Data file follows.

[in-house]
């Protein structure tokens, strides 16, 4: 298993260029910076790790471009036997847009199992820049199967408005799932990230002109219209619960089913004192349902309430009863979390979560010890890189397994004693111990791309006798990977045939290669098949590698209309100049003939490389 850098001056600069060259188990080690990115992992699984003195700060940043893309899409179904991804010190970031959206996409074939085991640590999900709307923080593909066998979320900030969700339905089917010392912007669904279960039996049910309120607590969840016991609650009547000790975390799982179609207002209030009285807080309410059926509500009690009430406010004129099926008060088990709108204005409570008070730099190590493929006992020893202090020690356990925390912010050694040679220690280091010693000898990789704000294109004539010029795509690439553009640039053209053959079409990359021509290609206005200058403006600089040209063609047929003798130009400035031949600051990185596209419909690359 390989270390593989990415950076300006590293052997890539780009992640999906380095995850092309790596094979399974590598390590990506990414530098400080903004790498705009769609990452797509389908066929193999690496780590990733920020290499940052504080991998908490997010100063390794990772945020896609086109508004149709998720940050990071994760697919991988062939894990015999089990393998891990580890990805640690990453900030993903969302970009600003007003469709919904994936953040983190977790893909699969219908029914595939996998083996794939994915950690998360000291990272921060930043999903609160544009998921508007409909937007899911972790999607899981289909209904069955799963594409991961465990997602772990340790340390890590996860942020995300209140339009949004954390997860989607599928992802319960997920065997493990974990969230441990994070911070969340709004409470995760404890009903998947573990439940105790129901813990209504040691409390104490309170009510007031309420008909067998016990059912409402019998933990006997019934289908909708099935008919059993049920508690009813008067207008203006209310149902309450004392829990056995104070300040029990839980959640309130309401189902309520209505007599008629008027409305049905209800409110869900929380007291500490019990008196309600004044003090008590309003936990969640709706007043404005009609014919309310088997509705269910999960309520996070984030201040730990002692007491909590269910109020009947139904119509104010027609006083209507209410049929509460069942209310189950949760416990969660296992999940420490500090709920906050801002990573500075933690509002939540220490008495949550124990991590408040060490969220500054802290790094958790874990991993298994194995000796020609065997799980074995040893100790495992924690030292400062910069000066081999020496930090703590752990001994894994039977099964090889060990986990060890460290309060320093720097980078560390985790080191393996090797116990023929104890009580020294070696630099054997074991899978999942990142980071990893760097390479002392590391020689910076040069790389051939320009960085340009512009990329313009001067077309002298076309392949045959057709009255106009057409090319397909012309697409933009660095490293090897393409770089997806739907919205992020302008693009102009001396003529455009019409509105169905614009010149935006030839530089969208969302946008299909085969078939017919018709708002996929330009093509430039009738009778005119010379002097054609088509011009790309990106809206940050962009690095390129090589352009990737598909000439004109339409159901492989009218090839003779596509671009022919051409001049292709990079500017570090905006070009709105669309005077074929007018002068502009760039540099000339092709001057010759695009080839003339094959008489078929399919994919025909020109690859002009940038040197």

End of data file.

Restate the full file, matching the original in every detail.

[in-house]
């Protein structure tokens, strides 16, 4: 298993260029910076790790471009036997847009199992820049199967408005799932990230002109219209619960089913004192349902309430009863979390979560010890890189397994004693111990791309006798990977045939290669098949590698209309100049003939490389 850098001056600069060259188990080690990115992992699984003195700060940043893309899409179904991804010190970031959206996409074939085991640590999900709307923080593909066998979320900030969700339905089917010392912007669904279960039996049910309120607590969840016991609650009547000790975390799982179609207002209030009285807080309410059926509500009690009430406010004129099926008060088990709108204005409570008070730099190590493929006992020893202090020690356990925390912010050694040679220690280091010693000898990789704000294109004539010029795509690439553009640039053209053959079409990359021509290609206005200058403006600089040209063609047929003798130009400035031949600051990185596209419909690359 390989270390593989990415950076300006590293052997890539780009992640999906380095995850092309790596094979399974590598390590990506990414530098400080903004790498705009769609990452797509389908066929193999690496780590990733920020290499940052504080991998908490997010100063390794990772945020896609086109508004149709998720940050990071994760697919991988062939894990015999089990393998891990580890990805640690990453900030993903969302970009600003007003469709919904994936953040983190977790893909699969219908029914595939996998083996794939994915950690998360000291990272921060930043999903609160544009998921508007409909937007899911972790999607899981289909209904069955799963594409991961465990997602772990340790340390890590996860942020995300209140339009949004954390997860989607599928992802319960997920065997493990974990969230441990994070911070969340709004409470995760404890009903998947573990439940105790129901813990209504040691409390104490309170009510007031309420008909067998016990059912409402019998933990006997019934289908909708099935008919059993049920508690009813008067207008203006209310149902309450004392829990056995104070300040029990839980959640309130309401189902309520209505007599008629008027409305049905209800409110869900929380007291500490019990008196309600004044003090008590309003936990969640709706007043404005009609014919309310088997509705269910999960309520996070984030201040730990002692007491909590269910109020009947139904119509104010027609006083209507209410049929509460069942209310189950949760416990969660296992999940420490500090709920906050801002990573500075933690509002939540220490008495949550124990991590408040060490969220500054802290790094958790874990991993298994194995000796020609065997799980074995040893100790495992924690030292400062910069000066081999020496930090703590752990001994894994039977099964090889060990986990060890460290309060320093720097980078560390985790080191393996090797116990023929104890009580020294070696630099054997074991899978999942990142980071990893760097390479002392590391020689910076040069790389051939320009960085340009512009990329313009001067077309002298076309392949045959057709009255106009057409090319397909012309697409933009660095490293090897393409770089997806739907919205992020302008693009102009001396003529455009019409509105169905614009010149935006030839530089969208969302946008299909085969078939017919018709708002996929330009093509430039009738009778005119010379002097054609088509011009790309990106809206940050962009690095390129090589352009990737598909000439004109339409159901492989009218090839003779596509671009022919051409001049292709990079500017570090905006070009709105669309005077074929007018002068502009760039540099000339092709001057010759695009080839003339094959008489078929399919994919025909020109690859002009940038040197």